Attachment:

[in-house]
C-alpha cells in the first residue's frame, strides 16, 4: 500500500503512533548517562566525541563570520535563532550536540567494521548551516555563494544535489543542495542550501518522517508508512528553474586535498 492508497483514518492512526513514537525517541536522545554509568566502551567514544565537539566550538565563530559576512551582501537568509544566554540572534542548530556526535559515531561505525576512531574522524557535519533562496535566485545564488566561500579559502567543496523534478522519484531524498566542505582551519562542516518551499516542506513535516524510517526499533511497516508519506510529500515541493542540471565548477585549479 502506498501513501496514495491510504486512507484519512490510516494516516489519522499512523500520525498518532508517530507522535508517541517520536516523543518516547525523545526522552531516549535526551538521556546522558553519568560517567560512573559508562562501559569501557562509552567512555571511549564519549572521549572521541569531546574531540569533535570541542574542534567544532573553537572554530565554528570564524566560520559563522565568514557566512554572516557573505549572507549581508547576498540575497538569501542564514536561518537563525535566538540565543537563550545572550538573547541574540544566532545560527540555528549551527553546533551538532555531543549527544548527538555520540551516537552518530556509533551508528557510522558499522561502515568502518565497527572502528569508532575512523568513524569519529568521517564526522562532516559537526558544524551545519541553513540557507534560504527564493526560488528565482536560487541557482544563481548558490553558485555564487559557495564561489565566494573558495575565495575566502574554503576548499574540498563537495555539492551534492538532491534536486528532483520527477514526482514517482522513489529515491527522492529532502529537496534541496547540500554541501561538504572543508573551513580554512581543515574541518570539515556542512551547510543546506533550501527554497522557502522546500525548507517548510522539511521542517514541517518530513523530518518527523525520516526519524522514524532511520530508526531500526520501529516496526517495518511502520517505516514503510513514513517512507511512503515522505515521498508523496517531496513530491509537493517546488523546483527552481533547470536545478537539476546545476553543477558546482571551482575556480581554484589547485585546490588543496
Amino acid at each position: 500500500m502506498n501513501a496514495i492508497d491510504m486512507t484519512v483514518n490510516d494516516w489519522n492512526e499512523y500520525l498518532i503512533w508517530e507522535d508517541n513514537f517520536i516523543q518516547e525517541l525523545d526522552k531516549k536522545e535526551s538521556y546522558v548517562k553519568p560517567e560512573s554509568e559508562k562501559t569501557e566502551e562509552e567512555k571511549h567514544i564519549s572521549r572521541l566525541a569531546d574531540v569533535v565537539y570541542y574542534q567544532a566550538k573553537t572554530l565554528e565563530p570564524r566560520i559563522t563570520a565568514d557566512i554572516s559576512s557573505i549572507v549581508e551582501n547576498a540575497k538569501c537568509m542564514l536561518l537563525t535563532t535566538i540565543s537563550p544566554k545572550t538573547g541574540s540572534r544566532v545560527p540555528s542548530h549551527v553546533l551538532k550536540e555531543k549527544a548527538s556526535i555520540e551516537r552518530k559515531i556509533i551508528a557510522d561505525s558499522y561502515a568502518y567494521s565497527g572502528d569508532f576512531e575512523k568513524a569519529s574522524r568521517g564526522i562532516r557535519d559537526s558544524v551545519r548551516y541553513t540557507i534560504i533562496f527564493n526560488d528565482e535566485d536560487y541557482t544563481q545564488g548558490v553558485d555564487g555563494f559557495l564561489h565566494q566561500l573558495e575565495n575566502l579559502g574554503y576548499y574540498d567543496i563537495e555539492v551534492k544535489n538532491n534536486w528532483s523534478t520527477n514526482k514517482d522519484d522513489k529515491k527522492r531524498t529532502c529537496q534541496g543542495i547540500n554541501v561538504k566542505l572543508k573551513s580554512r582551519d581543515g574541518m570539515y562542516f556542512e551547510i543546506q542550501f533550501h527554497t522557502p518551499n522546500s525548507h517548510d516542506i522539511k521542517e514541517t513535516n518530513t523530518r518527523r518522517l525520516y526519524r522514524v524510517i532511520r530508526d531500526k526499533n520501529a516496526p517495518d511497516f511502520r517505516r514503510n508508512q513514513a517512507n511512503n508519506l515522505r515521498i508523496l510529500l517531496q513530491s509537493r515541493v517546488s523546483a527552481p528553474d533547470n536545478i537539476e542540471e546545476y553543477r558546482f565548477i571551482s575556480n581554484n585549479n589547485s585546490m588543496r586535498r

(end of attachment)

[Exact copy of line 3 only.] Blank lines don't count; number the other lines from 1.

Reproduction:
Amino acid at each position: 500500500m502506498n501513501a496514495i492508497d491510504m486512507t484519512v483514518n490510516d494516516w489519522n492512526e499512523y500520525l498518532i503512533w508517530e507522535d508517541n513514537f517520536i516523543q518516547e525517541l525523545d526522552k531516549k536522545e535526551s538521556y546522558v548517562k553519568p560517567e560512573s554509568e559508562k562501559t569501557e566502551e562509552e567512555k571511549h567514544i564519549s572521549r572521541l566525541a569531546d574531540v569533535v565537539y570541542y574542534q567544532a566550538k573553537t572554530l565554528e565563530p570564524r566560520i559563522t563570520a565568514d557566512i554572516s559576512s557573505i549572507v549581508e551582501n547576498a540575497k538569501c537568509m542564514l536561518l537563525t535563532t535566538i540565543s537563550p544566554k545572550t538573547g541574540s540572534r544566532v545560527p540555528s542548530h549551527v553546533l551538532k550536540e555531543k549527544a548527538s556526535i555520540e551516537r552518530k559515531i556509533i551508528a557510522d561505525s558499522y561502515a568502518y567494521s565497527g572502528d569508532f576512531e575512523k568513524a569519529s574522524r568521517g564526522i562532516r557535519d559537526s558544524v551545519r548551516y541553513t540557507i534560504i533562496f527564493n526560488d528565482e535566485d536560487y541557482t544563481q545564488g548558490v553558485d555564487g555563494f559557495l564561489h565566494q566561500l573558495e575565495n575566502l579559502g574554503y576548499y574540498d567543496i563537495e555539492v551534492k544535489n538532491n534536486w528532483s523534478t520527477n514526482k514517482d522519484d522513489k529515491k527522492r531524498t529532502c529537496q534541496g543542495i547540500n554541501v561538504k566542505l572543508k573551513s580554512r582551519d581543515g574541518m570539515y562542516f556542512e551547510i543546506q542550501f533550501h527554497t522557502p518551499n522546500s525548507h517548510d516542506i522539511k521542517e514541517t513535516n518530513t523530518r518527523r518522517l525520516y526519524r522514524v524510517i532511520r530508526d531500526k526499533n520501529a516496526p517495518d511497516f511502520r517505516r514503510n508508512q513514513a517512507n511512503n508519506l515522505r515521498i508523496l510529500l517531496q513530491s509537493r515541493v517546488s523546483a527552481p528553474d533547470n536545478i537539476e542540471e546545476y553543477r558546482f565548477i571551482s575556480n581554484n585549479n589547485s585546490m588543496r586535498r